Ruger Blackhawk .357 Mag. Rundown

zoned paper target with 5 bullet holes that show s errors in your form

Personal defense, competition, and tactical use are among the reasons people buy handguns. When power is prioritized over magazine capacity, the .357 Magnum revolver remains an excellent choice. When accuracy, reliability, and pride of ownership are important, the Ruger Blackhawk stands alone.

Don’t discount the Ruger single-action revolver as a first gun. It is a fine baseline to learn the nuances of revolver shooting. The Ruger Blackhawk is heavy, reliable, almost impossible to break, and more accurate than most of us can hold.

new model Blackhawk revolver stainless steel right profile
An interesting option for all-around rough use is the stainless-steel New Model Blackhawk.

I have owned quite a few Ruger single-action revolvers. While some have been .44 Special, .45 Colt, or .44 Magnum, my favorites are chambered in .357 Magnum. The .357 is a versatile caliber with a great deal of power.

With lighter .38 Special-level loads, the .357 revolver is a cream puff to fire and use. It is also very accurate. Full magnum loads are well suited to taking deer-sized game. With a range of velocity from 600 to 1,800 fps, the .357 Magnum is a versatile caliber.

Ruger single-action revolvers have done service as working guns that take game, teach marksmanship, and provide protection against wild animals. The Blackhawk is perhaps the most indestructible handgun ever made.

As an example, an acquaintance and avid outdoorsman once forded a creek with his Blackhawk. The Blackhawk was soaked, so he took the cylinder out and cleaned the revolver by a campfire. After he was done, he could not find the base pin!

He shoved the cylinder in place and using his camp knife, whittled out a stick into the form of a base pin. It worked! He later test-fired the revolver with the hand-cut, wooden base pin in place and it worked fine. Of course, he replaced the base pin, but this is another testament to the utter ruggedness of the Ruger Blackhawk single-action revolver.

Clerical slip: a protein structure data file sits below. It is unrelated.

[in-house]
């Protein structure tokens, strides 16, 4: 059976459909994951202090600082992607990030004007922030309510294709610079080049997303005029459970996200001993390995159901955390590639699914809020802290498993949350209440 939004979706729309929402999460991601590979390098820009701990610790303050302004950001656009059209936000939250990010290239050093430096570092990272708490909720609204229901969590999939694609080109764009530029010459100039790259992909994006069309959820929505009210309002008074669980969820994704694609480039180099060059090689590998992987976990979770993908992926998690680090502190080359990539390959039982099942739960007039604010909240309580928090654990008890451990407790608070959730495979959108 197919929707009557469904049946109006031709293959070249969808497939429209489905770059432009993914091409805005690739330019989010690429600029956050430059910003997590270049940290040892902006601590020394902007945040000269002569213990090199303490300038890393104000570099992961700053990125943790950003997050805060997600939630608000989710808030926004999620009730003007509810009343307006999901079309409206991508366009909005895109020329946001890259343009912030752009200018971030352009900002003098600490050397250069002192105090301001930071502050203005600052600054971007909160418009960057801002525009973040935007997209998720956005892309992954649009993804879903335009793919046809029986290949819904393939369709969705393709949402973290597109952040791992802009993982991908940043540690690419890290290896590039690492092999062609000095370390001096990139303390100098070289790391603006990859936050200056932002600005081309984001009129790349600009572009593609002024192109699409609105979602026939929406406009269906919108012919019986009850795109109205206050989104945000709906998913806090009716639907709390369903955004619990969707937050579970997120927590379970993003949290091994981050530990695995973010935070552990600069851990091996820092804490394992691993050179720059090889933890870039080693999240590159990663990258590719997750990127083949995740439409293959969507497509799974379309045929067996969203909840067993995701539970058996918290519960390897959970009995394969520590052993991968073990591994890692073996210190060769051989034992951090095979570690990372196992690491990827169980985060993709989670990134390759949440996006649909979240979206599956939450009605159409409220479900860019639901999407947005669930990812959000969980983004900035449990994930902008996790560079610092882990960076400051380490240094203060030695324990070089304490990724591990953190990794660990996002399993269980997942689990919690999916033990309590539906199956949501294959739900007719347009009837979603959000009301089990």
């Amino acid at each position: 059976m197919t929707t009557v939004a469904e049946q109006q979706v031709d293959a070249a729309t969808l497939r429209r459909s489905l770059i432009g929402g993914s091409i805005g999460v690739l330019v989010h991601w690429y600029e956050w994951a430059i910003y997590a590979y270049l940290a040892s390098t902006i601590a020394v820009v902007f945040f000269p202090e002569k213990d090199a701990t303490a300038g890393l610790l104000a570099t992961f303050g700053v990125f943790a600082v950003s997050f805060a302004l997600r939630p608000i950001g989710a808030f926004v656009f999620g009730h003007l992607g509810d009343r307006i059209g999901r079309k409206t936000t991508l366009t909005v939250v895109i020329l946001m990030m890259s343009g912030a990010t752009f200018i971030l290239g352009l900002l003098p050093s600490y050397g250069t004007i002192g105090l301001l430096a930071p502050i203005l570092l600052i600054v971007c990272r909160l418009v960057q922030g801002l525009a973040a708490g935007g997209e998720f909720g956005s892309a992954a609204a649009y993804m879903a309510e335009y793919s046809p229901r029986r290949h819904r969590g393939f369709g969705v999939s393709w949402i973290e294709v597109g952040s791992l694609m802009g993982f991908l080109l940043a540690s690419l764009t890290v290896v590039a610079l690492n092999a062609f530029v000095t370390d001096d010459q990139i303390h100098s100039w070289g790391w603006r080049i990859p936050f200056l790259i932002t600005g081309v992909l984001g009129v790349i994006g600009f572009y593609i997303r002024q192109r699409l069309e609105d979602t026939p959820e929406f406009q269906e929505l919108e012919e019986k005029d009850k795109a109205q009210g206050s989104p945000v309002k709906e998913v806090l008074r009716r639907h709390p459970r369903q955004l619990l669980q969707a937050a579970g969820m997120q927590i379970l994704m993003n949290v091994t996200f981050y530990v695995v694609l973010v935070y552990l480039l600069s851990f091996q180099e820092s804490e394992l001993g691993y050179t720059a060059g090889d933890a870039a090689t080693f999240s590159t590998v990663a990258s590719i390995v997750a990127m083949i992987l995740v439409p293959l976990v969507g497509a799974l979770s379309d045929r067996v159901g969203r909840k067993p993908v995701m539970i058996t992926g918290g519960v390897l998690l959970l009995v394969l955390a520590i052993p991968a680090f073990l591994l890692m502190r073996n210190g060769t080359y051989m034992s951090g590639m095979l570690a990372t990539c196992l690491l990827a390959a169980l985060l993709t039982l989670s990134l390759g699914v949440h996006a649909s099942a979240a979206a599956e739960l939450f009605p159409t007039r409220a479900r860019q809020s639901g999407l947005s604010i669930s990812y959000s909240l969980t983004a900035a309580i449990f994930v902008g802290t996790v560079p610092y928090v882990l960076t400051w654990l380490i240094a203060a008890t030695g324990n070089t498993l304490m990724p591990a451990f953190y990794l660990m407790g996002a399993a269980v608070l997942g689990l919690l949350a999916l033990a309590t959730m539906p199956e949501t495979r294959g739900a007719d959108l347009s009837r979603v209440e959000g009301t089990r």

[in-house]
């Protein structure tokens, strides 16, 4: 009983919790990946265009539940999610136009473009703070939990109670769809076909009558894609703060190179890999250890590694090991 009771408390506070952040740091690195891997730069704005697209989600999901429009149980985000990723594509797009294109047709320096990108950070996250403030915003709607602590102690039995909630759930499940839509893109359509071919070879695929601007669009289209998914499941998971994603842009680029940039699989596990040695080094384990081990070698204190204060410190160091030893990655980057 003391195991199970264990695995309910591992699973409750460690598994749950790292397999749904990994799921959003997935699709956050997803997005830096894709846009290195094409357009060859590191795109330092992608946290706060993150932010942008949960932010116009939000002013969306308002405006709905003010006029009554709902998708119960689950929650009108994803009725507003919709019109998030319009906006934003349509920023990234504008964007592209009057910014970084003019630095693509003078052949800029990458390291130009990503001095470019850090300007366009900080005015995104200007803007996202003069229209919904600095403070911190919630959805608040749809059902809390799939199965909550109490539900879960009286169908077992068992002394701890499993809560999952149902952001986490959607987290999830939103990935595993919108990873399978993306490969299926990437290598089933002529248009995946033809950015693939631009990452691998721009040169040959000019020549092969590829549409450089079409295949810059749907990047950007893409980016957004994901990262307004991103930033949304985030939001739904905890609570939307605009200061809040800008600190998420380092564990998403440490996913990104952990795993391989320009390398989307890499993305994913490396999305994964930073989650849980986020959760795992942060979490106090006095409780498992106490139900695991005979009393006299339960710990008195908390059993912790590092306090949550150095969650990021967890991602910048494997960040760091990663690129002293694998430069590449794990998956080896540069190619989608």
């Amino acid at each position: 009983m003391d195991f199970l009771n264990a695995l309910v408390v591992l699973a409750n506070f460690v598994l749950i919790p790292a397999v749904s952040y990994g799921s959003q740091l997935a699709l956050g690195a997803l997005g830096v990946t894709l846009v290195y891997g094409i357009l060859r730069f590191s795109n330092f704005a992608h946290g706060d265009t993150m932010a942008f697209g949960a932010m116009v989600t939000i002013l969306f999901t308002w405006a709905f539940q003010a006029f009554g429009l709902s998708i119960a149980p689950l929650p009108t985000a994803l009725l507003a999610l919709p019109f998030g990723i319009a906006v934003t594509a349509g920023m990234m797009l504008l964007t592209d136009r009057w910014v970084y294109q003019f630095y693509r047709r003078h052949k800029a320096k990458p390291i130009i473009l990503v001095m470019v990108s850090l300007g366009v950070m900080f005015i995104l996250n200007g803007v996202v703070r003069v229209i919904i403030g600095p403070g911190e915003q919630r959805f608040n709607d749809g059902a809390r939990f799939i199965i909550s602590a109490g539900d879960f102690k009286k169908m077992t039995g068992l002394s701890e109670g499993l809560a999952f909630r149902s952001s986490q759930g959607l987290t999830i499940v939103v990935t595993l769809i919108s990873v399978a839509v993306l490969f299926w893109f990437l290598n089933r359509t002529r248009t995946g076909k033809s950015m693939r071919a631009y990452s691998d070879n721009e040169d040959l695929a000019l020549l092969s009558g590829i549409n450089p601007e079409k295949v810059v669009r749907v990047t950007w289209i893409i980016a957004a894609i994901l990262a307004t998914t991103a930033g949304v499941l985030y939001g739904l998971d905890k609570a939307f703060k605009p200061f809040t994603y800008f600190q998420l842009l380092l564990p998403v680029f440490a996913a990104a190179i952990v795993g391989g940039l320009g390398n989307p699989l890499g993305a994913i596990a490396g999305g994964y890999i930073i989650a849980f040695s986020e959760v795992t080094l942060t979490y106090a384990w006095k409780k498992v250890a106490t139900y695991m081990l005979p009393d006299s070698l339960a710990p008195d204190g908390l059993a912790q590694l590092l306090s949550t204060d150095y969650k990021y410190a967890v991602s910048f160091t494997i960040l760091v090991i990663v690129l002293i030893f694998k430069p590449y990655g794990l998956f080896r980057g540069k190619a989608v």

Top down view of the Ruger Blackhawk .357 magnum showing the rear and front sights
Ruger’s adjustable rear sight is a model of ruggedness and easy adjustment.

Ruger Blackhawk Features

Sure, many of us grew up watching cowboy movies and like single-action revolvers. The Blackhawk is about as far removed from the original single-action as possible. The originals were iron, not steel. The Ruger is of the highest quality steel.

The Ruger features coil springs instead of the old leaf type. The Ruger’s adjustable sights are a model for long-range accuracy. The single-action demands the shooter consider his marksmanship and focus on the operation of the revolver, not simply pulling the trigger and sending a lot of rounds downrange.

The single-action Ruger Blackhawk is loaded by opening a loading gate and then loading the chambers one round at a time as the cylinder is rotated. There is no half-cock notch on the Ruger. It is safe to carry with six rounds and a cartridge under the hammer.

Revolver in a black nylon blackhawk! holster
This simple Blackhawk! scabbard carries the Ruger afield.

After loading the loading gate is closed, the hammer may be brought to full cock. A press of the trigger drops the hammer and fires the revolver. Hence the term ‘single-action.’ The trigger does one thing, it fires the revolver. This is a simple action and one that helps shooters learn marksmanship. The single-action is slower to load, fire, and unload than a double-action revolver, but sometimes power and accuracy are more important.